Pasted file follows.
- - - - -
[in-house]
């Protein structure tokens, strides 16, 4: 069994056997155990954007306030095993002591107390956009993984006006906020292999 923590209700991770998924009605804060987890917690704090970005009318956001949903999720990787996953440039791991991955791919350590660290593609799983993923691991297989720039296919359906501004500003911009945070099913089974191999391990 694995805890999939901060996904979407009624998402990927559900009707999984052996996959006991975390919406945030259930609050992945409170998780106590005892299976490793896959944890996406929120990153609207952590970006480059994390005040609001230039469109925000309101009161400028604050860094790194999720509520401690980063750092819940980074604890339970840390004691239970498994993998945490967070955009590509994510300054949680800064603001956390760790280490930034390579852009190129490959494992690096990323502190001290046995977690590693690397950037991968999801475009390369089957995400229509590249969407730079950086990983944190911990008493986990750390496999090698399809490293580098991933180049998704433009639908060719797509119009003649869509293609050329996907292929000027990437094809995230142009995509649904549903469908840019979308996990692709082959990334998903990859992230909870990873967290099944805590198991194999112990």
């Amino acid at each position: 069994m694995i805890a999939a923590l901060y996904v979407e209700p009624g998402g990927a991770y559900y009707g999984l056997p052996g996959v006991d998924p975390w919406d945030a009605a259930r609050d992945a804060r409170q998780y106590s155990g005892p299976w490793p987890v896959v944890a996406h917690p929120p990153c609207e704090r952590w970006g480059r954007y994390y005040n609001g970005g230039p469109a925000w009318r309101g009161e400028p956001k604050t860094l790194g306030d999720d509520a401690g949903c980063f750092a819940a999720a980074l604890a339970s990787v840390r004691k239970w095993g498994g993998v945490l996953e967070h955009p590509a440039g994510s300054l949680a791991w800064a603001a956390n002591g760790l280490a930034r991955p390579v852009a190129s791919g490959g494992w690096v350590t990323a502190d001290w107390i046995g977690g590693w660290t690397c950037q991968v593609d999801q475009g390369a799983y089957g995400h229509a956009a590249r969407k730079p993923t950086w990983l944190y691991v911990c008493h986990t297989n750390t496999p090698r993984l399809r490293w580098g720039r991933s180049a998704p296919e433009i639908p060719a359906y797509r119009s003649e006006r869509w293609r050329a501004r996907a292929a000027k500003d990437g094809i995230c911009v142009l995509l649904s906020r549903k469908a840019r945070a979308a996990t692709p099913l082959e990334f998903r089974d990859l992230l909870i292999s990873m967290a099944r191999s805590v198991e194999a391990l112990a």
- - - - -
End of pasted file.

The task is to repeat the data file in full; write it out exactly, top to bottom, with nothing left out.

[in-house]
């Protein structure tokens, strides 16, 4: 069994056997155990954007306030095993002591107390956009993984006006906020292999 923590209700991770998924009605804060987890917690704090970005009318956001949903999720990787996953440039791991991955791919350590660290593609799983993923691991297989720039296919359906501004500003911009945070099913089974191999391990 694995805890999939901060996904979407009624998402990927559900009707999984052996996959006991975390919406945030259930609050992945409170998780106590005892299976490793896959944890996406929120990153609207952590970006480059994390005040609001230039469109925000309101009161400028604050860094790194999720509520401690980063750092819940980074604890339970840390004691239970498994993998945490967070955009590509994510300054949680800064603001956390760790280490930034390579852009190129490959494992690096990323502190001290046995977690590693690397950037991968999801475009390369089957995400229509590249969407730079950086990983944190911990008493986990750390496999090698399809490293580098991933180049998704433009639908060719797509119009003649869509293609050329996907292929000027990437094809995230142009995509649904549903469908840019979308996990692709082959990334998903990859992230909870990873967290099944805590198991194999112990």
């Amino acid at each position: 069994m694995i805890a999939a923590l901060y996904v979407e209700p009624g998402g990927a991770y559900y009707g999984l056997p052996g996959v006991d998924p975390w919406d945030a009605a259930r609050d992945a804060r409170q998780y106590s155990g005892p299976w490793p987890v896959v944890a996406h917690p929120p990153c609207e704090r952590w970006g480059r954007y994390y005040n609001g970005g230039p469109a925000w009318r309101g009161e400028p956001k604050t860094l790194g306030d999720d509520a401690g949903c980063f750092a819940a999720a980074l604890a339970s990787v840390r004691k239970w095993g498994g993998v945490l996953e967070h955009p590509a440039g994510s300054l949680a791991w800064a603001a956390n002591g760790l280490a930034r991955p390579v852009a190129s791919g490959g494992w690096v350590t990323a502190d001290w107390i046995g977690g590693w660290t690397c950037q991968v593609d999801q475009g390369a799983y089957g995400h229509a956009a590249r969407k730079p993923t950086w990983l944190y691991v911990c008493h986990t297989n750390t496999p090698r993984l399809r490293w580098g720039r991933s180049a998704p296919e433009i639908p060719a359906y797509r119009s003649e006006r869509w293609r050329a501004r996907a292929a000027k500003d990437g094809i995230c911009v142009l995509l649904s906020r549903k469908a840019r945070a979308a996990t692709p099913l082959e990334f998903r089974d990859l992230l909870i292999s990873m967290a099944r191999s805590v198991e194999a391990l112990a």